It’s a disgusting habit that takes years to perfect…and I have to admit it…I’d like to kill anyone whose worked that hard to perfect it.

Really.

I actually almost lost a job once because I leapt over my desk at a co-worker who had been cracking her gum for 4 straight hours.   No warning…just leapt and went for her throat (her mouth actually to rip out the stupid gum) before another co-worker grabbed me and shook me to my senses.

Which brings me to my last biggest peeve.

Sniffing.

Don’t you think that people who sniff should be shot?

There is no reason for it.  We have tissues.  We have sleeves (I know it’s disgusting but it’s better than sniffing!).  So I have absolutely no tolerance for people who sniff.

Unless they’re at a funeral, in which case they get a sniffing pass.

Or they’re really sick with a raging sinus infection and a temperature of over 103 degrees (no less).

Otherwise…there is no excuse for sniffing.

Or cracking your knuckles or your gum.

Here it is.  The post where we talk about all of the things that annoy us, all of the things that make us shudder, the things that that make us silently (usually) judge others…

We all have our “pet peeves”, and I think that a lot of them can be pretty universal.  I don’t think I know anyone who loves people who talk on their cell phones in the movie theater.

(OK, maybe you like that (or DO that), but I’m thinking the majority of people out there tend to be annoyed by it.)

And I also think that the things that annoy us can be passed down from our parents.  At least that’s the case for me.

(I’m not saying that it’s genetic, but I wouldn’t be surprised if my loathing for the sound of people chewing or swallowing is programmed into my DNA.)

I grew up with parents who shared their opinions.  For my beautiful, loving mother, that meant we couldn’t get away with ANYTHING that annoyed her.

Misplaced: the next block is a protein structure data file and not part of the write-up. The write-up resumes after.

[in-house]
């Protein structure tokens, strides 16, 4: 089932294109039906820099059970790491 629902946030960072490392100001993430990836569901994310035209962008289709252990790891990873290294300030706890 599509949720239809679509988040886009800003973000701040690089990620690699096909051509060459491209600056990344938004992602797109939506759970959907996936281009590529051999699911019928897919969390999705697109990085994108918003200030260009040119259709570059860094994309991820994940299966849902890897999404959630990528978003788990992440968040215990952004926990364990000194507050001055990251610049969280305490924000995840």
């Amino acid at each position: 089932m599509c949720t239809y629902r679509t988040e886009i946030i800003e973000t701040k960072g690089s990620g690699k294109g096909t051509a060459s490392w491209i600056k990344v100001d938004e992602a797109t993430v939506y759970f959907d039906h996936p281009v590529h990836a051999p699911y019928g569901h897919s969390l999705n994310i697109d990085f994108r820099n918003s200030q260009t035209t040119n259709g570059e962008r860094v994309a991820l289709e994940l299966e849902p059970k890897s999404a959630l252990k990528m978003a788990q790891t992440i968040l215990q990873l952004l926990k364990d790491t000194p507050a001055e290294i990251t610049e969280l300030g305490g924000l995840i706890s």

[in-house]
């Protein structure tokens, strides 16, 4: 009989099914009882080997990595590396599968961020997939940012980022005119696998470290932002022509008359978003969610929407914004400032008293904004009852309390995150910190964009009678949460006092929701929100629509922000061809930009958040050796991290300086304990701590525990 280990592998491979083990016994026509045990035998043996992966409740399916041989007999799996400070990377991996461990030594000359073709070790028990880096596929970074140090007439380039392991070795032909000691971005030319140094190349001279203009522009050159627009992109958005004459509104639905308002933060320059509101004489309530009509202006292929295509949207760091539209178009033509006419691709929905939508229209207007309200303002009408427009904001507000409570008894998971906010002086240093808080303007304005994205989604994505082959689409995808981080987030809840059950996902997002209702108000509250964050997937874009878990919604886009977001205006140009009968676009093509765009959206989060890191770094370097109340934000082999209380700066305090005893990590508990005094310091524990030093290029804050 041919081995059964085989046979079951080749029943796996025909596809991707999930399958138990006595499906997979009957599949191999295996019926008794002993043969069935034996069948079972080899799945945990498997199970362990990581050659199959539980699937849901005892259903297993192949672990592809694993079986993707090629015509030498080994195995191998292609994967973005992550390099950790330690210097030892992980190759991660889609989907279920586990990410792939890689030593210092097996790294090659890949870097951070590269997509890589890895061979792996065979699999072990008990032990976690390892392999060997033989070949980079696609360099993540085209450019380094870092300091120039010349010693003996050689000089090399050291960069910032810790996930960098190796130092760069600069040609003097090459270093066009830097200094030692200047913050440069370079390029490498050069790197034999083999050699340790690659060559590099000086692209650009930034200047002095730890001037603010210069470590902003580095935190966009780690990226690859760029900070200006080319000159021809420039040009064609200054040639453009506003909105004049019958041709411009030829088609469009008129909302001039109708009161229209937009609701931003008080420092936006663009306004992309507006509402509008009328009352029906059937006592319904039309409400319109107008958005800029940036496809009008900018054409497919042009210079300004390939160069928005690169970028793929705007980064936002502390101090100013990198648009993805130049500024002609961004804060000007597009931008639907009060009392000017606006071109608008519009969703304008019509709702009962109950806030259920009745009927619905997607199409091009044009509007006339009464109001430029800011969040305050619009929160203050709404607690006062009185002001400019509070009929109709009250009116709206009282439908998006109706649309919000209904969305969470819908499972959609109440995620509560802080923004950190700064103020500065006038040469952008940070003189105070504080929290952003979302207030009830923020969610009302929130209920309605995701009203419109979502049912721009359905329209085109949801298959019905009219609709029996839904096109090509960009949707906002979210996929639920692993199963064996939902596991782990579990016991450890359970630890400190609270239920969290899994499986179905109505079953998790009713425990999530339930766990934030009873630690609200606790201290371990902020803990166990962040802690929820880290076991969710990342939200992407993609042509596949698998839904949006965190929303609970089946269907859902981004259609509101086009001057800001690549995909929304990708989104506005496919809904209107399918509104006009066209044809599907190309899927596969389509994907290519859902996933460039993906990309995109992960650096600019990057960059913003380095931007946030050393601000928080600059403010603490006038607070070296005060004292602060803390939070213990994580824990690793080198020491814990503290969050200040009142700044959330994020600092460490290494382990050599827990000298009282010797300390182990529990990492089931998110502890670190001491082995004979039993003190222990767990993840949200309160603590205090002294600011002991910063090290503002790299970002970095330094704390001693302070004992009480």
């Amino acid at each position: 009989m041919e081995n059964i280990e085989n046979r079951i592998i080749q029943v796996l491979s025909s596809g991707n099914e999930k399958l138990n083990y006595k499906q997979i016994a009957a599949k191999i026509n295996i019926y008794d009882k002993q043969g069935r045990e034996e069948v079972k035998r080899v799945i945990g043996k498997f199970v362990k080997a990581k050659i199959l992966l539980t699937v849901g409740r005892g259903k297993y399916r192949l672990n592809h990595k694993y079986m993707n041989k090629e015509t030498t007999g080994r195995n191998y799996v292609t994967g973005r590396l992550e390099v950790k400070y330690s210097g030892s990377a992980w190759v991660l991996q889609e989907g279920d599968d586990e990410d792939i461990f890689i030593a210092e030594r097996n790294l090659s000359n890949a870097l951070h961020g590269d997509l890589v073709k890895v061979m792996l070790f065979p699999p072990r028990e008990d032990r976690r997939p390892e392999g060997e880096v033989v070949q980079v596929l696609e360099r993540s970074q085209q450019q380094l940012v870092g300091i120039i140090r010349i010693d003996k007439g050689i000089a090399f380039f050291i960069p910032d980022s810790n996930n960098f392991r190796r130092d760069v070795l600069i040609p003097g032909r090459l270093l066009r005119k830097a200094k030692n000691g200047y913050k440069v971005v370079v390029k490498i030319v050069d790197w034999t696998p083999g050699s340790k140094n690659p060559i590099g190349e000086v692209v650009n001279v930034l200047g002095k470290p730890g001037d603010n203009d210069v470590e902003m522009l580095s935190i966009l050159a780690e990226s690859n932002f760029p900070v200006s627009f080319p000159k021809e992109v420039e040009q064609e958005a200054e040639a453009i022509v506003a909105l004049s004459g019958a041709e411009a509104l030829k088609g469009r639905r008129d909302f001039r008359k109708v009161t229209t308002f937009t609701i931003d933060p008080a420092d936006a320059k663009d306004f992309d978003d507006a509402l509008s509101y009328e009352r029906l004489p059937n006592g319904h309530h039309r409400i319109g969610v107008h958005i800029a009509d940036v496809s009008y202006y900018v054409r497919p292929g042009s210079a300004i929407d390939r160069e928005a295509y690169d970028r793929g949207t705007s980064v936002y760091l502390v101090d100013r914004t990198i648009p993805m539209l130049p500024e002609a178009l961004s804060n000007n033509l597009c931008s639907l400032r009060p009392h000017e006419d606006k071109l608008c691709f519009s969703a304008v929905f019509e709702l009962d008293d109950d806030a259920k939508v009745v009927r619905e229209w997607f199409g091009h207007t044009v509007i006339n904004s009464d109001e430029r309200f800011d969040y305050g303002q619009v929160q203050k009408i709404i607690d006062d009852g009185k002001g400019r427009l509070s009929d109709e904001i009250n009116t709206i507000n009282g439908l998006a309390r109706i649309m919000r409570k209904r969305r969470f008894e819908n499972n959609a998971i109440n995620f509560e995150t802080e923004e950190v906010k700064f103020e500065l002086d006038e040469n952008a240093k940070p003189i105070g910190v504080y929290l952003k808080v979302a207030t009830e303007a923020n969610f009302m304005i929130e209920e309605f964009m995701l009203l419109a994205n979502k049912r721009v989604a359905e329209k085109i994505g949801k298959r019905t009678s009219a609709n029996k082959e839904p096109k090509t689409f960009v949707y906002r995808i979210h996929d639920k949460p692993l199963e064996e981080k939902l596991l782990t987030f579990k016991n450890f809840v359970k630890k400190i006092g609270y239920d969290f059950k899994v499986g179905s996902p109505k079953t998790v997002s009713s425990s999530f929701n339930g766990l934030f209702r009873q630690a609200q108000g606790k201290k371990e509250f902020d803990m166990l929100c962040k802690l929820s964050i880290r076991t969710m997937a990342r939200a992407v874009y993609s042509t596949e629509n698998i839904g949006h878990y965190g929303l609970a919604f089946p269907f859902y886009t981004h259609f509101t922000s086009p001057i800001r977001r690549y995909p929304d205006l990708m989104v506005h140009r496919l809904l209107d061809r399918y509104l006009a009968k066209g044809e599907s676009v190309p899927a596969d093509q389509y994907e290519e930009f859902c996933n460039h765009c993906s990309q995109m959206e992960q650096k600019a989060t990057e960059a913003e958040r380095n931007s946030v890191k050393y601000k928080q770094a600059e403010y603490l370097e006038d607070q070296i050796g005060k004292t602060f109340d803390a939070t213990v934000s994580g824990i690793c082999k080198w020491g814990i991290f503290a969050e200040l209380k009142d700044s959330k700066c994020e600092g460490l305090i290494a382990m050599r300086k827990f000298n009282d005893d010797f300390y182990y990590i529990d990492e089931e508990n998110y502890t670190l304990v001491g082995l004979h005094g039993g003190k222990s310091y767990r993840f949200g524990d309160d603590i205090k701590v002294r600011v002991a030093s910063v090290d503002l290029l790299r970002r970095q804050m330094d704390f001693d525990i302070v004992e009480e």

If we popped our gum or cracked our knuckles, we got a DEATH STARE (every mom has one), and I learned very early on that you don’t want the DEATH STARE.

So I quickly figured out how to avoid it, and soon those things became annoying to me, too.

So I’m betting that most of the things on her list are also on mine.

But in particular:

I can’t stand noises like nose sniffing or throat clearing.

I hate (HATE) hypocritical people.

Snobbery drives me crazy.

And one that’s manifested recently for me is people who share inane, pointless information on social networks.  Sure, I’ve been known to do it myself, but in the last couple of months I’ve become increasingly ticked off by it.  The truth is that I don’t care what you ate for breakfast or who you ate that breakfast with.  It’s gotten to the point where I’ve had to severely limit my time online because it was affecting my happiness (and probably my blood pressure)…

Speaking of pet peeves related to social networks: the other thing that annoys me to no end (and I know I’m not the only one), are status updates that are purposefully vague and that beg the question “WHAT HAPPENED???”  For the love of the Facebook gods, people, stop leaving status updates that say “In the ER…” or “My life is over” or “My heart is broken because the man I’ve loved for 13 years did this to me…”  JUST STOP IT.  I know that the ability to share these things (and evoke sympathy) is tempting, but either be explicit (as in “I’m in the ER but it’s because I got a pencil stuck in my ear again, so no big deal”) or keep it off of the internet.

(Ahem.)

I would apologize for the rant, but let’s face it, pet peeves do that to us.  My mom’s stare didn’t happen without passion and fury and all of the pain that the sound of cracking knuckles brings up for her.